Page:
A first-of-its-kind ‘ambulance taxi’ service ensures women in rural Tanzania get to the hospital quickly during serious labor complications.
When Consolata went into labour in rural Sengerema, Tanzania, she experienced intense pain and knew something was wrong.
She needed to get to the hospital quickly but her district, with a population of 500,000 people, only has a few ambulances. However, dialing a special hotline number enabled Consolata to get an ‘ambulance taxi’- a service connecting pregnant women experiencing complications with a network of drivers. The taxi drivers are subsequently paid by the popular mobile payment system M-Pesa.
Many hundreds of high-risk pregnant women in Tanzania are not surviving pregnancy or are losing their babies because there is no means of getting them to a hospital.
In response, Vodafone Foundation set up the toll-free emergency line – alongside its partners Pathfinder International, Touch Foundation and the U.S. Agency for International Development (USAID). The emergency line – equivalent to 112 in Europe, 911 in the US and 999 in the UK – includes a network of more than 100 taxi drivers responding to emergency calls, taking pregnant women on what is often a three-hour journey to reach the nearest hospital. Once women arrive at the hospital, the emergency taxi drivers are paid using Vodafone’s mobile payment service M-Pesa.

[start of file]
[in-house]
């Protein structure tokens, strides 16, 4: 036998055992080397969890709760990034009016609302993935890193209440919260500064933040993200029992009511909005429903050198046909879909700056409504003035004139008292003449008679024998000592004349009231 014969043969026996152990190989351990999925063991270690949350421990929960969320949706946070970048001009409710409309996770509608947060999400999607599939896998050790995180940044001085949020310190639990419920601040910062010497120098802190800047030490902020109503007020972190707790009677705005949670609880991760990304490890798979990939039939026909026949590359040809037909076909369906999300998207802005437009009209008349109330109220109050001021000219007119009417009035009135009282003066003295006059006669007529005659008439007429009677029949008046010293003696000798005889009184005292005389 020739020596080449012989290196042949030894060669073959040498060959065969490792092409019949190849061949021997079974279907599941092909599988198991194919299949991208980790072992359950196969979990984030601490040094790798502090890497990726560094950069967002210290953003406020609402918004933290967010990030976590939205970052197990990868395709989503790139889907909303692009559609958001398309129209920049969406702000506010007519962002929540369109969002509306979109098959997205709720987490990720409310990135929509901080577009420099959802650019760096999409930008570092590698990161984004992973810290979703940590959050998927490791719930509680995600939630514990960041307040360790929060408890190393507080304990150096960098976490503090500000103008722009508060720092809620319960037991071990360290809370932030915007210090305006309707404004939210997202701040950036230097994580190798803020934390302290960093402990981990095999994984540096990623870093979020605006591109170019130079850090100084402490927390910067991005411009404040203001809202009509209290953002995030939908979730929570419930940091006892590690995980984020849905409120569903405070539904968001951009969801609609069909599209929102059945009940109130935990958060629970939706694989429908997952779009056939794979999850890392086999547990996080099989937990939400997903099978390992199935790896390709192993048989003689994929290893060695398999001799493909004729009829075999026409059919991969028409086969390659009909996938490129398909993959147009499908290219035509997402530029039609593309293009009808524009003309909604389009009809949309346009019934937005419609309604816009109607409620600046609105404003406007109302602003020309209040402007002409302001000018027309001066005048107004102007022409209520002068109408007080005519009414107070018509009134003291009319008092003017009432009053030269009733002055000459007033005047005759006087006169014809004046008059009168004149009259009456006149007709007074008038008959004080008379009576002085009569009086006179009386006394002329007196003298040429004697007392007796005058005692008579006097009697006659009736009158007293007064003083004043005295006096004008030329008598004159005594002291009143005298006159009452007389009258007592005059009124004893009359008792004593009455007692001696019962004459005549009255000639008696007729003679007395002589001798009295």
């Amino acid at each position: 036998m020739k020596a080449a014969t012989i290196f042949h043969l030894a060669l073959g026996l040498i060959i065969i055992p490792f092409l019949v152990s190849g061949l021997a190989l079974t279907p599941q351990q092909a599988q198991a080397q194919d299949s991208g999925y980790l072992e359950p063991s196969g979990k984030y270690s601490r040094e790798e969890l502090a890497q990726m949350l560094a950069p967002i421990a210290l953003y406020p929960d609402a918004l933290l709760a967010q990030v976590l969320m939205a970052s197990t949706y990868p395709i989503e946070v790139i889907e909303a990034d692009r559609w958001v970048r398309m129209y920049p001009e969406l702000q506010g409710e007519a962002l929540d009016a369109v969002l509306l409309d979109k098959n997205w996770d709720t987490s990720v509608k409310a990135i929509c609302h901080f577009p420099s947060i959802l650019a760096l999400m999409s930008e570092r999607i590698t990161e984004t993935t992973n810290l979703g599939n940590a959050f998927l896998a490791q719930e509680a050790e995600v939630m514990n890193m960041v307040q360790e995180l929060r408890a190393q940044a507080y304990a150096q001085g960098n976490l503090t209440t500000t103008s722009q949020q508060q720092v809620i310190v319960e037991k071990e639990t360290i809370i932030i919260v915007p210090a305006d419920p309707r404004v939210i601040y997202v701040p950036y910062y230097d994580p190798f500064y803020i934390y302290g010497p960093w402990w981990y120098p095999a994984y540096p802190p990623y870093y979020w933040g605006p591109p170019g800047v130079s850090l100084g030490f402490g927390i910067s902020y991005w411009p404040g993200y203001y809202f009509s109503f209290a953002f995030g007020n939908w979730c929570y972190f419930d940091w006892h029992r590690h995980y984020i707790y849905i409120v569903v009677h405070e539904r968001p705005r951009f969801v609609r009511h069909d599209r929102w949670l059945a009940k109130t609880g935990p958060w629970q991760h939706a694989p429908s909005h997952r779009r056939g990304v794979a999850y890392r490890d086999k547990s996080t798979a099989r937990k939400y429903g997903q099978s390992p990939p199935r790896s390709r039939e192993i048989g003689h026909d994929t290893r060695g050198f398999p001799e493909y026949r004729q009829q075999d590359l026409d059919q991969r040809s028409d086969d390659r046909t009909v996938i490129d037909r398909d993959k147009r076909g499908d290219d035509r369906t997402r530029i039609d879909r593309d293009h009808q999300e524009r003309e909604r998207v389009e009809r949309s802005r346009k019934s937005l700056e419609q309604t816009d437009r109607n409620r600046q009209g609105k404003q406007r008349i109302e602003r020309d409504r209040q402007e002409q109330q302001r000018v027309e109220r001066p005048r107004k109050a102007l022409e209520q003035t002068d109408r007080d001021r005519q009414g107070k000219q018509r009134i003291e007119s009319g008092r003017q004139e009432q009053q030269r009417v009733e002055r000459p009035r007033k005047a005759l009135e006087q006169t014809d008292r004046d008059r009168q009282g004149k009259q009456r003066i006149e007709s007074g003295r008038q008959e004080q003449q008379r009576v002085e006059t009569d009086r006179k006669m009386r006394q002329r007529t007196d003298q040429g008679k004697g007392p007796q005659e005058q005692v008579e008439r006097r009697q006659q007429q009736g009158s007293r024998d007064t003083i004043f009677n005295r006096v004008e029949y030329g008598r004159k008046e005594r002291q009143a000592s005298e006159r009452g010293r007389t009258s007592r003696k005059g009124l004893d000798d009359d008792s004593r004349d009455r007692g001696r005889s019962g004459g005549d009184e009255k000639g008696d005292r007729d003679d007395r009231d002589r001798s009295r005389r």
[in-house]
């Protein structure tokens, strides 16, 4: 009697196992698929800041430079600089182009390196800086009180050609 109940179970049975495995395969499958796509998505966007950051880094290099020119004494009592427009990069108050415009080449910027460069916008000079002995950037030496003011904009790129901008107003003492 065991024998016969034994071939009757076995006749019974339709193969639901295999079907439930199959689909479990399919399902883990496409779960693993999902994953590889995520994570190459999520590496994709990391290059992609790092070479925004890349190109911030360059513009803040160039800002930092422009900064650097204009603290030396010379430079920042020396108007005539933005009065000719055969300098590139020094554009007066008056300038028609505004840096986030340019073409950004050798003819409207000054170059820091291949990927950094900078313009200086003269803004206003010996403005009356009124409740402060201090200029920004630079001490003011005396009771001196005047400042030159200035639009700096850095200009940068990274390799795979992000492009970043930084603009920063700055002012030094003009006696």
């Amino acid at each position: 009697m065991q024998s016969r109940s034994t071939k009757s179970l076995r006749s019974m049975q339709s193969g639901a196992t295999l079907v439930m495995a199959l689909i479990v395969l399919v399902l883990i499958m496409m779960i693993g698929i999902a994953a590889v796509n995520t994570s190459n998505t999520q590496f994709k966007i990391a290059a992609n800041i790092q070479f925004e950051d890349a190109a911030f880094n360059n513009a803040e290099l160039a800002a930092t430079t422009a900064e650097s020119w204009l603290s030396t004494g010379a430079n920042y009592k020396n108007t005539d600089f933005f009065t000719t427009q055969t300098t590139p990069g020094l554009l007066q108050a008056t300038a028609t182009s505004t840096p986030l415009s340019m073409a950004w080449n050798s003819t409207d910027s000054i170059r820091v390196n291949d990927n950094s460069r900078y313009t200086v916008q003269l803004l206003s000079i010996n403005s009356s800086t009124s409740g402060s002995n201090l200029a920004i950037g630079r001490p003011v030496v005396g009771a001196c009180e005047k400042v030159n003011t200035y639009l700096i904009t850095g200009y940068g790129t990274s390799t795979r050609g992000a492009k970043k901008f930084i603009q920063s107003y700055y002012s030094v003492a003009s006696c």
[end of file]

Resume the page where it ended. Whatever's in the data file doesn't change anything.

Previously, there was no way for many pregnant women with serious complications, many of who are teenagers, to get to a hospital in the districts of Sengerema and Shinyanga. Despite a population of two million people, only a small number of ambulances service the expansive area, leading to large numbers of maternal and infant deaths.
As part of the wider program, a network of 250 community health workers in Sengerema and Shinyanga have been taught Tanzania’s newborn and child health curriculum, and 250 health workers have been trained in life-saving emergency obstetric and newborn care. Touch Foundation helped improve facilities in hospitals, including building two theatres for Caesarean sections.
A mobile application has also been developed for the community health workers. The app lists more than 66,000 pregnant women and identifies those who are high risk cases.
The Vodafone Foundation has been supporting maternal health in Tanzania since 2010, when it partnered with Comprehensive Community Based Rehabilitation Tanzania (CCBRT) and various NGOs to help cure women who suffer from obstetric fistula. As a result of the partnership and the use of M-Pesa – CCBRT uses M-Pesa to transfer funds for a patient’s travel to the hospital – hundreds of women are now receiving the treatment they desperately need. The total number of surgeries increased from 268 in 2010, when M-Pesa was first introduced into the patient referral process, to more than 1,000 in 2016, making it the largest fistula repair program in the world.